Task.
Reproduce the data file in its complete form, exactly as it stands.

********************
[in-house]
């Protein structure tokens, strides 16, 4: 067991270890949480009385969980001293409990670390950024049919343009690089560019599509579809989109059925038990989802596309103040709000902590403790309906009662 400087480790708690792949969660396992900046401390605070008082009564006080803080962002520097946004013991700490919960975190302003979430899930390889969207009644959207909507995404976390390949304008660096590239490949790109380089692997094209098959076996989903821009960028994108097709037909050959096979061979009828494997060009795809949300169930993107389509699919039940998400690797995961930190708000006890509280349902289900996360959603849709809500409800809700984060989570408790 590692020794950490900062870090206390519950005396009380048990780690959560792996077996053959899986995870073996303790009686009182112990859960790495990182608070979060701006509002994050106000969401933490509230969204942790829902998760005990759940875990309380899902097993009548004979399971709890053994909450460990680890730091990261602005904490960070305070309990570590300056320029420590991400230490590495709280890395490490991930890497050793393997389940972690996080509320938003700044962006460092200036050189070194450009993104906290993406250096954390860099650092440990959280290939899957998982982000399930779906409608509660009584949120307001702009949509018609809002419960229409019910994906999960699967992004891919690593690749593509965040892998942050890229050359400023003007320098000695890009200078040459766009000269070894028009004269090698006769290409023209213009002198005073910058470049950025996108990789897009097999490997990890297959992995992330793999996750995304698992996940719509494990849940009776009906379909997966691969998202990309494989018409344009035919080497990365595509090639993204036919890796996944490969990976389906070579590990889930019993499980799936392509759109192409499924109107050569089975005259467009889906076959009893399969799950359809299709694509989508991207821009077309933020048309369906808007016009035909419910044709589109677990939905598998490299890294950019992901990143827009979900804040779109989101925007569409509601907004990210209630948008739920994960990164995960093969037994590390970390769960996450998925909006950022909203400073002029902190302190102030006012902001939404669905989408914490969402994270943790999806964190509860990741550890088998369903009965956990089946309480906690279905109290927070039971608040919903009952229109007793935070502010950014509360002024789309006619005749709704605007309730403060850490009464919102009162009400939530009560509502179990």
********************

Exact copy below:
[in-house]
């Protein structure tokens, strides 16, 4: 067991270890949480009385969980001293409990670390950024049919343009690089560019599509579809989109059925038990989802596309103040709000902590403790309906009662 400087480790708690792949969660396992900046401390605070008082009564006080803080962002520097946004013991700490919960975190302003979430899930390889969207009644959207909507995404976390390949304008660096590239490949790109380089692997094209098959076996989903821009960028994108097709037909050959096979061979009828494997060009795809949300169930993107389509699919039940998400690797995961930190708000006890509280349902289900996360959603849709809500409800809700984060989570408790 590692020794950490900062870090206390519950005396009380048990780690959560792996077996053959899986995870073996303790009686009182112990859960790495990182608070979060701006509002994050106000969401933490509230969204942790829902998760005990759940875990309380899902097993009548004979399971709890053994909450460990680890730091990261602005904490960070305070309990570590300056320029420590991400230490590495709280890395490490991930890497050793393997389940972690996080509320938003700044962006460092200036050189070194450009993104906290993406250096954390860099650092440990959280290939899957998982982000399930779906409608509660009584949120307001702009949509018609809002419960229409019910994906999960699967992004891919690593690749593509965040892998942050890229050359400023003007320098000695890009200078040459766009000269070894028009004269090698006769290409023209213009002198005073910058470049950025996108990789897009097999490997990890297959992995992330793999996750995304698992996940719509494990849940009776009906379909997966691969998202990309494989018409344009035919080497990365595509090639993204036919890796996944490969990976389906070579590990889930019993499980799936392509759109192409499924109107050569089975005259467009889906076959009893399969799950359809299709694509989508991207821009077309933020048309369906808007016009035909419910044709589109677990939905598998490299890294950019992901990143827009979900804040779109989101925007569409509601907004990210209630948008739920994960990164995960093969037994590390970390769960996450998925909006950022909203400073002029902190302190102030006012902001939404669905989408914490969402994270943790999806964190509860990741550890088998369903009965956990089946309480906690279905109290927070039971608040919903009952229109007793935070502010950014509360002024789309006619005749709704605007309730403060850490009464919102009162009400939530009560509502179990």